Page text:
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Bucs weary of Chiefs’ Derby trap

Ernst Middendorp simply can’t shake the German stereotype. When Kaizer Chiefs bullied their way to a healthy lead on the Premier Soccer League table he was credited with introducing the über-efficiency that his countrymen are famed for. Now that the lead has been slashed, it’s the predictability and limited imagination of the approach that gets all the blame.

The thinking is that if you cut off the free space available on the flank and reduce the amount of balls lofted in, half the battle is invariably won. Have his Amakhosi been figured out?

“They’re very adaptable throughout the 90 minutes,” Orlando Pirates goalkeeper Wayne Sandilands said ahead of the Soweto Derby this Saturday. “Obviously we know they have the long ball, they have target men up front, they can dominate aerially. But we also know that they have speed, we know that they like to play balls over the top for their speedy attackers. We might know their qualities and that will be our focus. But to say that they’re predictable, I don’t really buy it that much because they have different tools to unlock defences.”

From the club’s training base at Rand Stadium this week, it was obvious that media training had been ramped up in anticipation of the derby — everyone, from players to staff, was careful not to betray any hint of overconfidence, an emotion that would be hard to resist at this point.

The Buccaneers have been willfully good since Josef Zinnbauer took over in December. Yet to lose a game, no other side comes close to their record in that time. It’s been so good that memories of an atrocious start to the season and the subsequent points deficit have been thoroughly erased.

Chiefs have taken the opposite trajectory. What began as their redemption story is threatening to turn into a cautionary tale about the failure to adapt. Looking at the recent disappointments doesn’t make for compelling evidence to refute the suggestion that Middendorp is riding a one-trick pony either. What dropped points against Black Leopards, SuperSport United and Maritzburg United all have in common is a consolation goal from a set piece or header that ultimately proved insufficient.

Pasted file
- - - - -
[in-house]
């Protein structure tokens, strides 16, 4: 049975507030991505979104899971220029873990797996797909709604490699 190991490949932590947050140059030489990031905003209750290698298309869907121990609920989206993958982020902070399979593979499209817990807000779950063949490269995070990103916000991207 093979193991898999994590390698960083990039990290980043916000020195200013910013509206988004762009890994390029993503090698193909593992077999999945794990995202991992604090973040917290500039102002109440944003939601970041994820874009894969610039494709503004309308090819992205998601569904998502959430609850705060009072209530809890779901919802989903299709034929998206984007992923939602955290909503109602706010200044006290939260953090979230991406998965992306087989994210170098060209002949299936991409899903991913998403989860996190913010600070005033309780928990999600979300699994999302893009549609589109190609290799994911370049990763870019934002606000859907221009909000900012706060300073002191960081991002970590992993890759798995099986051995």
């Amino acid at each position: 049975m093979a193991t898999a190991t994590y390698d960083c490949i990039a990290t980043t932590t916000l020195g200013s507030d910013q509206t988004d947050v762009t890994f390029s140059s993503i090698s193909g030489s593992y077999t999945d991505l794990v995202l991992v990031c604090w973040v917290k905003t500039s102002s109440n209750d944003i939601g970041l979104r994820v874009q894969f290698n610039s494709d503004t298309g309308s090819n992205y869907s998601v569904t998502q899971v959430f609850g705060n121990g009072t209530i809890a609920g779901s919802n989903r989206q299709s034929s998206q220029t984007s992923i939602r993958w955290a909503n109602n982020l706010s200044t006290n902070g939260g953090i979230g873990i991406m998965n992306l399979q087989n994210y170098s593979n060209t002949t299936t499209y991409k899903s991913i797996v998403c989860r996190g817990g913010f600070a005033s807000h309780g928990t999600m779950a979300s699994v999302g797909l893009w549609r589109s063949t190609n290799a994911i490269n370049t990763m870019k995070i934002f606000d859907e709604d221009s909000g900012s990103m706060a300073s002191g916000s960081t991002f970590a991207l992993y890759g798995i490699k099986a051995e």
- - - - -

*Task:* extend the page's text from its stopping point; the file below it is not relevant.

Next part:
The game against the latter two weekends ago was particularly frustrating. Every time the trident of Khama Billiat, Samir Nurkovic and Leonardo Castro surged forward, they appeared increasingly devoid of ideas of what do with the final ball when they had it at their feet.

Make no mistake, the acquisition of Nurkovic remains the coup of the season, but Middendorp has to produce a clear and consistent plan B. If he’s hiding one in his back pocket, there would be no better time to use it.

“Do you really read into form when it comes to a derby like this? I don’t think so,” said Pirates assistant coach Fadlu Davids, continuing efforts to portray Chiefs as the favourites. “Their coach is experienced enough to be calm this week. His players will pick up if there’s any change in him. We know they are the team that’s on top of the log and we are a team that’s only picking up form now late in the season. We approach the game as a new slate and we’re not talking about title race at all. The title race is for Kaizer Chiefs and Downs and BidVest Wits.”

Whether Davids would be drawn on it or not, there’s no denying that this derby has major ramifications for the title picture. South African football is capricious at the best of times, but it feels particularly volatile in this moment. Ironically, it is down to Middendorp to ensure that unpredictability extends to his side’s play if he’s to keep the year steady and on course.


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Luke Feltham

Luke Feltham runs the Mail & Guardian's sports desk. He was previously the online day editor.

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